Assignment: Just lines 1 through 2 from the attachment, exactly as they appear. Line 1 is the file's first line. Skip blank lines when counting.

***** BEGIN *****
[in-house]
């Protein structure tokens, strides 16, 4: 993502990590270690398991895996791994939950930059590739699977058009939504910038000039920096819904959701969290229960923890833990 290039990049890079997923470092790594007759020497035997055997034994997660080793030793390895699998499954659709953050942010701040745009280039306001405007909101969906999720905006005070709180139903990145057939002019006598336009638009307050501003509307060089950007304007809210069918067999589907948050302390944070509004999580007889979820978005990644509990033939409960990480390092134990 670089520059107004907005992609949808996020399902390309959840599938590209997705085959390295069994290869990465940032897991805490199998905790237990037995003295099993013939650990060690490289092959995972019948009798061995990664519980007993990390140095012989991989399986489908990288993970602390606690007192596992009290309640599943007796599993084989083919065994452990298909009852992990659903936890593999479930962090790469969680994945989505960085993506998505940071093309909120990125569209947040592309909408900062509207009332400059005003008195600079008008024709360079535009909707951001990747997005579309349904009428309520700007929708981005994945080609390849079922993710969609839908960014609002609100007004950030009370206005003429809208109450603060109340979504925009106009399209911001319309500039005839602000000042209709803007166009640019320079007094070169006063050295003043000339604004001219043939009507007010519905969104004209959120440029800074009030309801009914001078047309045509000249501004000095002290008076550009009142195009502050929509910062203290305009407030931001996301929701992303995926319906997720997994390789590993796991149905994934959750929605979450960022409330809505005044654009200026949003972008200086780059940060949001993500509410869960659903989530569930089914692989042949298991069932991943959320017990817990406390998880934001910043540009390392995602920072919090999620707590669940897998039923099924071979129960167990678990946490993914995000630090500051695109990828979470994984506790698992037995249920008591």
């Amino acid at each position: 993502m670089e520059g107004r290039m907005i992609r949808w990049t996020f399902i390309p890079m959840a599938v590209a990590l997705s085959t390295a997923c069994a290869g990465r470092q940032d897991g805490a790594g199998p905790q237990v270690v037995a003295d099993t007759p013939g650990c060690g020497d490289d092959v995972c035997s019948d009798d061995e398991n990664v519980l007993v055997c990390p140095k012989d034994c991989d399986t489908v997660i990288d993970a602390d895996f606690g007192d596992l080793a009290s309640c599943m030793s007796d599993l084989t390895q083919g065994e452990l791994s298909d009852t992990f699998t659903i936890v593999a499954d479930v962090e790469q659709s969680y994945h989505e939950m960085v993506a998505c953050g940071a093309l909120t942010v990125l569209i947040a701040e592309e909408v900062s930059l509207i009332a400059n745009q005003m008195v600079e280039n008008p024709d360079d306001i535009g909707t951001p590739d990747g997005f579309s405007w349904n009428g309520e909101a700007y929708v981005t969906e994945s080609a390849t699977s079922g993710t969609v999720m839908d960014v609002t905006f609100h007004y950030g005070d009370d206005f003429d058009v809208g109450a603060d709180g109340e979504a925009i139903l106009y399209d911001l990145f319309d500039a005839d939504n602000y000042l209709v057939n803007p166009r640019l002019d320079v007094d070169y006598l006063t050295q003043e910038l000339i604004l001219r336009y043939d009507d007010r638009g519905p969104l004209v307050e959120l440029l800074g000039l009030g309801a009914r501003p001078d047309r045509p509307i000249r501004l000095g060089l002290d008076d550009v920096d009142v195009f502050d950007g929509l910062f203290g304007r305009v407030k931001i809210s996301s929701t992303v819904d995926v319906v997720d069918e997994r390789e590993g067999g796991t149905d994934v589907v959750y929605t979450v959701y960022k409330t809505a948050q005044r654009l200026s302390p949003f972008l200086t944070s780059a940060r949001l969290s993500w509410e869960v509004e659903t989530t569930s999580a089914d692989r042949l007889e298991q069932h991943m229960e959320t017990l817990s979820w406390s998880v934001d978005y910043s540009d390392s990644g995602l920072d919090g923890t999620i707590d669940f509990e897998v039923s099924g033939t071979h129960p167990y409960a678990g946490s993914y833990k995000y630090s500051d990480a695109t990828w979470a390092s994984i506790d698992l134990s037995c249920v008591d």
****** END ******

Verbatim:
[in-house]
């Protein structure tokens, strides 16, 4: 993502990590270690398991895996791994939950930059590739699977058009939504910038000039920096819904959701969290229960923890833990 290039990049890079997923470092790594007759020497035997055997034994997660080793030793390895699998499954659709953050942010701040745009280039306001405007909101969906999720905006005070709180139903990145057939002019006598336009638009307050501003509307060089950007304007809210069918067999589907948050302390944070509004999580007889979820978005990644509990033939409960990480390092134990 670089520059107004907005992609949808996020399902390309959840599938590209997705085959390295069994290869990465940032897991805490199998905790237990037995003295099993013939650990060690490289092959995972019948009798061995990664519980007993990390140095012989991989399986489908990288993970602390606690007192596992009290309640599943007796599993084989083919065994452990298909009852992990659903936890593999479930962090790469969680994945989505960085993506998505940071093309909120990125569209947040592309909408900062509207009332400059005003008195600079008008024709360079535009909707951001990747997005579309349904009428309520700007929708981005994945080609390849079922993710969609839908960014609002609100007004950030009370206005003429809208109450603060109340979504925009106009399209911001319309500039005839602000000042209709803007166009640019320079007094070169006063050295003043000339604004001219043939009507007010519905969104004209959120440029800074009030309801009914001078047309045509000249501004000095002290008076550009009142195009502050929509910062203290305009407030931001996301929701992303995926319906997720997994390789590993796991149905994934959750929605979450960022409330809505005044654009200026949003972008200086780059940060949001993500509410869960659903989530569930089914692989042949298991069932991943959320017990817990406390998880934001910043540009390392995602920072919090999620707590669940897998039923099924071979129960167990678990946490993914995000630090500051695109990828979470994984506790698992037995249920008591």